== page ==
How to Ensure Machine Safety

We live in a world that is dominated by machines. We use them in every aspect of our day to day lives, and never more so than in the manufacturing field. Every day, hundreds of thousands of machines are operated, either by computer processes (such as CNC machines) or by hand (lathe machines and so on).

Professional help is needed

These are all extremely high-powered, and therefore could be very dangerous if they aren’t made compliant to certain safety standards set down by the industry. The problem is that a lot of owners don’t bother subjecting their machinery to the right risk assessment procedures. This can lead to a whole lot of problems later on, the least of which is the possibility of a large lawsuit.

Machine Safety

However, this analysis of the risk involved in a machine can easily be done by consulting with professionals who specialize in this sort of procedure. The basic steps to checking if a machine or a unit is safe for handling are easy enough to learn and do on your own as well, although it is always advisable to consult with a professional.

Two of the many basic steps are:

Identification

This is the first step to performing a good analysis of machine risk. It is also one of the easiest, especially when the machines in a factory have been used for a while. A simple review of the number of accidents or close calls occurring with each machine will give a good insight into which machines bring the highest risk and need to be dealt with sooner rather than later.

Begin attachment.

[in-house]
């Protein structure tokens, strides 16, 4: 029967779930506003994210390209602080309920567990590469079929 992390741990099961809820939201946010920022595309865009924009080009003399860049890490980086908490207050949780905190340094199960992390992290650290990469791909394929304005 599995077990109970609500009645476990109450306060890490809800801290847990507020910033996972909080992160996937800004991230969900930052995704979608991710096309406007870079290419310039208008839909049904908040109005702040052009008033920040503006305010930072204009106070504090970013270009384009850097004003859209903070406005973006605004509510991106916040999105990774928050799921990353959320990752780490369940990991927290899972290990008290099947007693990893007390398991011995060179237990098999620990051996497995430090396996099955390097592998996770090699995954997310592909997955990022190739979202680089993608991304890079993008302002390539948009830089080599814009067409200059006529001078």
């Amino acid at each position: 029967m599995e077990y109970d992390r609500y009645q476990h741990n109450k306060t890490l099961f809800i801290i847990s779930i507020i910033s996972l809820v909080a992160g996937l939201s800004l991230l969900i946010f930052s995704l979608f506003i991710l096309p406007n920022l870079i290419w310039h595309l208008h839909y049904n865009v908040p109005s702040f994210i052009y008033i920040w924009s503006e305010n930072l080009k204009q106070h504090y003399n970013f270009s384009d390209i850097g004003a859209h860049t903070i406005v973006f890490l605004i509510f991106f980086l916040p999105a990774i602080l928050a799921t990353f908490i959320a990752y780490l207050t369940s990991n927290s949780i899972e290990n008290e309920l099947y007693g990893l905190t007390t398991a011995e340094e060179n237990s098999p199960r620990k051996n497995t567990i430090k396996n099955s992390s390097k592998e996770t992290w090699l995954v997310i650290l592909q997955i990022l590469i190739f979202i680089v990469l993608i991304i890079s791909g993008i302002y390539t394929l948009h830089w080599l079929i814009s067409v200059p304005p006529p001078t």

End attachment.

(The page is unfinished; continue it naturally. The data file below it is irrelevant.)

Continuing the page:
In addition to this, using common sense is also advised. A good example is that it is basic knowledge that a hand-operated machine poses a greater risk than one that is driven by a computer program. Case in point, a lathe machine operator is far more susceptible to near-fatal injury through a mistake being made than a CNC programmer.

While all machines have risks attached to them, it can’t be denied that some are greater than the others. The standard way to go in cases like this is to reduce the risks attached to the high-risk machinery first, and then move down the list to the lowest.

Information gathering

This is the second step and is one of the most crucial when it comes to the assessment of the level of risk of a certain machine or manufacturing process. All of the information related to the machine has to be collected from multiple sources. Information is the life blood of any operation within a company, and it has never been more important than right now.

The data collected includes the limits of the machine and its requirements, as specified by the manufacturer. All design drawings, descriptions and sketches are collected as well. The incident history of the machine is taken too, which is basically a report of all the accidents or near misses that the machine’s operators have had over the lifetime of the machine.

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